Columbia-based group pursues the mystery of SIDS

October 14, 1992|By Frank Langfitt | Frank Langfitt,Staff Writer

Each year, thousands of new parents in America wake up to the same nightmare.

They arise one morning to a silent home. Their newborn child seems to have slept quietly through the night. They then walk to a crib, lean over and see that their baby is dead.

And no one can explain why.

For almost two years, a national organization in Columbia has been working to help understand and prevent these mysterious deaths, and to comfort the families they affect. The Sudden Infant Death Syndrome Alliance raises money to study the disease and helps coordinate a network of 53 family-support and public-education groups nationwide.

"It's a new start-up charity that is basically trying to [form] a national movement," Tom Moran, the group's president, said from his office on the fourth floor of the Parkside building on Little Patuxent Parkway.

SIDS was identified as a disease in 1969. This year, it will kill as many as 7,000 babies in the United States, according to figures from the National Institutes of Health and the U.S. Bureau of Vital Statistics, Mr. Moran said.

No apparent symptoms or causes have been identified. The leading theory is that SIDS is related to practically undetectable abnormalities in the brain stem, which controls breathing.

The alliance, a private, non-profit corporation, came together early in 1991 as a coalition of six SIDS-related groups. Two of the organizations, the National Center for the Prevention of SIDS and the National SIDS Foundation, were based in Baltimore and Landover, respectively.

The alliance chose Howard County as a compromise. Five of the organization's 17 employees live in Columbia, and about a dozen volunteers from the county help with duties such as mailing public-service materials. "We really do have a need for lots of hands at times," said Phipps Cohe, the organization's public affairs coordinator.

Most recently, the alliance has become involved in a national debate over infants' sleeping positions. Last spring, the American Academy of Pediatrics recommended that parents put most infants to sleep on their backs or sides to reduce the threat of SIDS.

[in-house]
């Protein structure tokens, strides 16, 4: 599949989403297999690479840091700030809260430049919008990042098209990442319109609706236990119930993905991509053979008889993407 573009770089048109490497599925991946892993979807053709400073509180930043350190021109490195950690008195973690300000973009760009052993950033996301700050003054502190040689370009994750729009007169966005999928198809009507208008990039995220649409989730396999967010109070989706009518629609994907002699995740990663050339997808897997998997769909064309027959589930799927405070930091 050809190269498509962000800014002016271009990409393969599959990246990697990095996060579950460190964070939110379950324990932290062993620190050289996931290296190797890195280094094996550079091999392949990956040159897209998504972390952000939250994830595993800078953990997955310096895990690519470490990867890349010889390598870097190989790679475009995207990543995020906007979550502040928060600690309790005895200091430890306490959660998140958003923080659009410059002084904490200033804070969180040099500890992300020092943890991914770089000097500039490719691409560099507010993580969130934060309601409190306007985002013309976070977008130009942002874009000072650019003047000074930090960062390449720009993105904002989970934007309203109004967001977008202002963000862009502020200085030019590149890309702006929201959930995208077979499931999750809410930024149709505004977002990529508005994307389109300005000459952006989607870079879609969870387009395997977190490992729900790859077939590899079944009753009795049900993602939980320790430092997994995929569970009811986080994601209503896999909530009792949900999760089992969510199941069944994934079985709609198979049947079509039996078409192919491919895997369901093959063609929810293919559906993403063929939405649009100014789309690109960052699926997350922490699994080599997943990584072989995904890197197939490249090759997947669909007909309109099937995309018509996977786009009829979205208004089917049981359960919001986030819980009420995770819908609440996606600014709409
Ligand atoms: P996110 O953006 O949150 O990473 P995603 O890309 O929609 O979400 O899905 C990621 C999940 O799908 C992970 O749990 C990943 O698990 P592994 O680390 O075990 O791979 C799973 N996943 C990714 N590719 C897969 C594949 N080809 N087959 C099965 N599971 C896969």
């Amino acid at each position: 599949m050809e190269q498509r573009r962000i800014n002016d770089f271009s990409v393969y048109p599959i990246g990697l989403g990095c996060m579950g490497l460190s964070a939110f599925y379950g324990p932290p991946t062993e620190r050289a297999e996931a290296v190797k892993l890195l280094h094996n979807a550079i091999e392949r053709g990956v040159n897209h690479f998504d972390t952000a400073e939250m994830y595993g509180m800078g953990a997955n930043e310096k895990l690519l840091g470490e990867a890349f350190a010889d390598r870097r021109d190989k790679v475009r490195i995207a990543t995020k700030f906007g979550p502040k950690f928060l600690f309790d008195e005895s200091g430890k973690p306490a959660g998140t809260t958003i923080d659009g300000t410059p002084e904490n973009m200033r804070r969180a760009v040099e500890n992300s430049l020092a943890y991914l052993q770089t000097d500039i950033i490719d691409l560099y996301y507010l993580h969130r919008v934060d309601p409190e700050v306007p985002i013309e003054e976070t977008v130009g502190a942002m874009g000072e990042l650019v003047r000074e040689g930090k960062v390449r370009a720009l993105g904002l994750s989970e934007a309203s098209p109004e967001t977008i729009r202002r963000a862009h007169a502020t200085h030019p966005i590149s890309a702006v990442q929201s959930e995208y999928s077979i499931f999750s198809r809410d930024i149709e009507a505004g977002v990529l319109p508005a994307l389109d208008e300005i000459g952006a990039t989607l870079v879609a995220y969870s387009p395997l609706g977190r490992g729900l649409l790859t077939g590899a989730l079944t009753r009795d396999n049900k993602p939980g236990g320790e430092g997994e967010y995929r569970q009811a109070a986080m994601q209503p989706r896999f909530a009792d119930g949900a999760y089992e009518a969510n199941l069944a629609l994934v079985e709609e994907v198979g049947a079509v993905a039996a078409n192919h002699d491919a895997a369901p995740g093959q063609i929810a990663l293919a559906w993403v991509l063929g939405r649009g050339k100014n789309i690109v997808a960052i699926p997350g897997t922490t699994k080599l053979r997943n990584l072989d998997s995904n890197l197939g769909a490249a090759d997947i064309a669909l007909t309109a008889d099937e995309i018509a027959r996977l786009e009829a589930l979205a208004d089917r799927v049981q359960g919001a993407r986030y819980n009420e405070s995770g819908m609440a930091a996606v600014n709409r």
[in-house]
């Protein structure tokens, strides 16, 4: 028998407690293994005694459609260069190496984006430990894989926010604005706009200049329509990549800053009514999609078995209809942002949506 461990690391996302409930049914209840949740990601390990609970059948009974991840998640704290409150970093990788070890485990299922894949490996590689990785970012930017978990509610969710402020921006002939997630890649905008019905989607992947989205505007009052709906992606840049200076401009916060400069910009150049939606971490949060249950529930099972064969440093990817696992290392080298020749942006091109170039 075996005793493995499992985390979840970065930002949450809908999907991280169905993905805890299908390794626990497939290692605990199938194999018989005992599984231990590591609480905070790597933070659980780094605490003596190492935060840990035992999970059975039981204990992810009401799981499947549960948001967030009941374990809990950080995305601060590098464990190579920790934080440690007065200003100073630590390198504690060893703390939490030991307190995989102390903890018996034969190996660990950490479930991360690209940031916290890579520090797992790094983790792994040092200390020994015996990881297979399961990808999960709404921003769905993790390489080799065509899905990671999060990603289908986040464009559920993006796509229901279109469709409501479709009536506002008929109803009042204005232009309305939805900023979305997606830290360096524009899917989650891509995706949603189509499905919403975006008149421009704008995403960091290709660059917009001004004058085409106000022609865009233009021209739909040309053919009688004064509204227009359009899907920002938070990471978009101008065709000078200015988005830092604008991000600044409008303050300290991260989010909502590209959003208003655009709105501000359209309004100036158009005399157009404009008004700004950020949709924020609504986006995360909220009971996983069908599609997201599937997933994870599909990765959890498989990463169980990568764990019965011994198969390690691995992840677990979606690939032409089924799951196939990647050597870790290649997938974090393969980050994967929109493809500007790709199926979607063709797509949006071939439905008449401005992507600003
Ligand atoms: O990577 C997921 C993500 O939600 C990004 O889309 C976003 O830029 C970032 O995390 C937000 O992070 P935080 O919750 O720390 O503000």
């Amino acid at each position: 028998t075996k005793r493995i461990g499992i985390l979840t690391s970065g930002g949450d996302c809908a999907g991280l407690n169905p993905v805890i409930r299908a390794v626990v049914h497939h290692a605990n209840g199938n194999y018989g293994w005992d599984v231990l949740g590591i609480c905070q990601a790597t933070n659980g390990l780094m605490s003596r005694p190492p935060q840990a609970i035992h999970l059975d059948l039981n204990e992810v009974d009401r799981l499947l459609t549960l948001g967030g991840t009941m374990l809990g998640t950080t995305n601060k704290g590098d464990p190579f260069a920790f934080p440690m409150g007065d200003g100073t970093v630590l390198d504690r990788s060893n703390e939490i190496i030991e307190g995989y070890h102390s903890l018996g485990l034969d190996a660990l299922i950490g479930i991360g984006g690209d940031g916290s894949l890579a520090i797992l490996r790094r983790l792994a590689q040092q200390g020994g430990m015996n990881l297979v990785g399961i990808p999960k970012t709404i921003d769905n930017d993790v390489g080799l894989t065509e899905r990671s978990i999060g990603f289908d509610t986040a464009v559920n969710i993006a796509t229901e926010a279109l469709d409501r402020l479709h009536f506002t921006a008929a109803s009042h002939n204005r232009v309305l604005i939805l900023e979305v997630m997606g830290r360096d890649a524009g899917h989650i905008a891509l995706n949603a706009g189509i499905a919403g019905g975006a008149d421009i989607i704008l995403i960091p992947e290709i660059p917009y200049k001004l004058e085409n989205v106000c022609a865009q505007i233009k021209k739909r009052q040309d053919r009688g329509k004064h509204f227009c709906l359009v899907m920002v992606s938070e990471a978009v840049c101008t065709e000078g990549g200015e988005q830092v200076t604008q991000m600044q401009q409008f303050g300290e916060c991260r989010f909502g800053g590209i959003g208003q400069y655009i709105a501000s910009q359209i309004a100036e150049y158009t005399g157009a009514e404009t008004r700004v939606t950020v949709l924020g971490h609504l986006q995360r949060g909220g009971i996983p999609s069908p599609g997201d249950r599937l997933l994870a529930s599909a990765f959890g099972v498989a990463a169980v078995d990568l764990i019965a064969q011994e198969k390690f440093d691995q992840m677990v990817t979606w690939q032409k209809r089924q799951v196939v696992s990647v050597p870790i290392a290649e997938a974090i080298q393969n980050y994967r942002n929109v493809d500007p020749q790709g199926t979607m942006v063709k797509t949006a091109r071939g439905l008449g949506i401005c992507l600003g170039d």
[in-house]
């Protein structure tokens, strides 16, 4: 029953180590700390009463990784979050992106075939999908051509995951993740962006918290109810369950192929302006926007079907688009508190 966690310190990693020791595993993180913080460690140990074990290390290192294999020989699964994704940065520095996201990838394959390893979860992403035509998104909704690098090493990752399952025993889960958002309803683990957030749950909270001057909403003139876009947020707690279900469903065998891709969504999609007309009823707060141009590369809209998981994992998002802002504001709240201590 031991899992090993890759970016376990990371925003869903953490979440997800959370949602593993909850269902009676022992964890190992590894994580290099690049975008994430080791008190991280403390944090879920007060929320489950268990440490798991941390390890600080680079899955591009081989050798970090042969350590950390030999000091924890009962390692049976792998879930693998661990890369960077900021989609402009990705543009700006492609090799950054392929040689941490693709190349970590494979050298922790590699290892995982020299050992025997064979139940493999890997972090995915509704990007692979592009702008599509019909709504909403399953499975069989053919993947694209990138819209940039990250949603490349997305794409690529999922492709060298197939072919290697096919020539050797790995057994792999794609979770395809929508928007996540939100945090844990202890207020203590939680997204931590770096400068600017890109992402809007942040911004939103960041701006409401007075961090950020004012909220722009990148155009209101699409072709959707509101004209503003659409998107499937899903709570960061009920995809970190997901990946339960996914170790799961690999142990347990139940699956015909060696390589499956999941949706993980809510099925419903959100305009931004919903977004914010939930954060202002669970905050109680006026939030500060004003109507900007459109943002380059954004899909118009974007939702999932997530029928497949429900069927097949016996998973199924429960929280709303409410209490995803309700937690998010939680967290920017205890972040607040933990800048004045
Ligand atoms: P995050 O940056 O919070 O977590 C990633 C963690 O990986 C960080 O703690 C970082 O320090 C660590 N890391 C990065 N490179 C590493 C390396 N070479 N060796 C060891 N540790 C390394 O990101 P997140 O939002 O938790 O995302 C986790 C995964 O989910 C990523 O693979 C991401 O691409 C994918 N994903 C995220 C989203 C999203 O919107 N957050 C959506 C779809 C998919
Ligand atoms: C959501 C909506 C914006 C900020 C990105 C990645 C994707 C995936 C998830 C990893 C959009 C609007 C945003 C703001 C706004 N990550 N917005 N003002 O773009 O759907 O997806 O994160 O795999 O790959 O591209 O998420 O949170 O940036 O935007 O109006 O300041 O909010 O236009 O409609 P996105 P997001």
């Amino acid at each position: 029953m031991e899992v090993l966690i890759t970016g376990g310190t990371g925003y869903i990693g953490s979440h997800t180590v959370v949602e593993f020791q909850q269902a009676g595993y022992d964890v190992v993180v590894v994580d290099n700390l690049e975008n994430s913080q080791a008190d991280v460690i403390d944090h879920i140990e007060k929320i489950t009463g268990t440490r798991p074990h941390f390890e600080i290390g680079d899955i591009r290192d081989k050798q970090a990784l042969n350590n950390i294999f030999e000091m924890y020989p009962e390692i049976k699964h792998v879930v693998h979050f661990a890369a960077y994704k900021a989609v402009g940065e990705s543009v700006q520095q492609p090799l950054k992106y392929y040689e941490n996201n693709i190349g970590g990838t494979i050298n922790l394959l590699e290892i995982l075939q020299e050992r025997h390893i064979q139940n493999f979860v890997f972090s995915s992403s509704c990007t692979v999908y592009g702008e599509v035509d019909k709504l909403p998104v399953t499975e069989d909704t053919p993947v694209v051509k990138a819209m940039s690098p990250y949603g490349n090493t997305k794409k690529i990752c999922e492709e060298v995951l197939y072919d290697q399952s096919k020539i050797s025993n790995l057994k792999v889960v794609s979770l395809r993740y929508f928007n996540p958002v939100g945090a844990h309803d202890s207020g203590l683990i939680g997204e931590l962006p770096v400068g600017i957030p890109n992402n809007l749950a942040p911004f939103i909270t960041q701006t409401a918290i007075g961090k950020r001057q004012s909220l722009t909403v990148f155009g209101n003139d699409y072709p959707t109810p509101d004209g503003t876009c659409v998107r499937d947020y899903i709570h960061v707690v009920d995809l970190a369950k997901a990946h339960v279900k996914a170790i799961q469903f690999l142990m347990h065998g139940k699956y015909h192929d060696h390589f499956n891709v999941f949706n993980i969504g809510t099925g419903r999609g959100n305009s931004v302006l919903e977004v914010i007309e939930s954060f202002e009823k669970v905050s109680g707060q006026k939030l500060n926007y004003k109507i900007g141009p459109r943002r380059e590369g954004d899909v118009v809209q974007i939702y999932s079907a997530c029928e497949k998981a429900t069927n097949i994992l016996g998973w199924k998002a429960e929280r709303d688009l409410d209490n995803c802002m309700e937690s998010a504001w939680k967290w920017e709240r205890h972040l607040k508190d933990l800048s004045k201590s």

That surprised pediatricians and parents, the majority of whom have placed their children on their stomachs for decades. No one seems to know why that practice has persisted. Parents presumably started doing it to reduce the risk of choking when the child spits up, said Dr. Michael May, assistant chairman of the Department of Pediatrics at Howard County General Hospital.

The pediatric academy based its decision on overseas studies, including the United Kingdom, Australia and New Zealand. The data showed that infants who slept on their stomachs had a higher risk of SIDS. The academy, however, was not sure why.

A review of the foreign studies this spring in the Journal of the American Medical Association suggested that a change in sleeping position could save as many as 2,000 lives a year. No such study has been completed in the United States.

The SIDS alliance has endorsed the academy's recommendation. In June, Howard County General Hospital, which delivers nearly 3,000 babies annually, began putting babies on their sides and backs.

The alliance is financing a two-year, $50,000 study at the University of Southern California to examine the relationship between sleeping position and the incidence of SIDS in the United States. The group spent part of the summer lobbying Congress to increase funding for SIDS research, particularly on sleeping position.

Mr. Moran said the group helped increase federal funding for research from $8.3 million this year to a proposed $11 million for fiscal 1993. The current budget proposal includes $1 million for research on the effect of sleep positions.

Though Mr. Moran and his staff are delighted with the increase, they would like still more funding.

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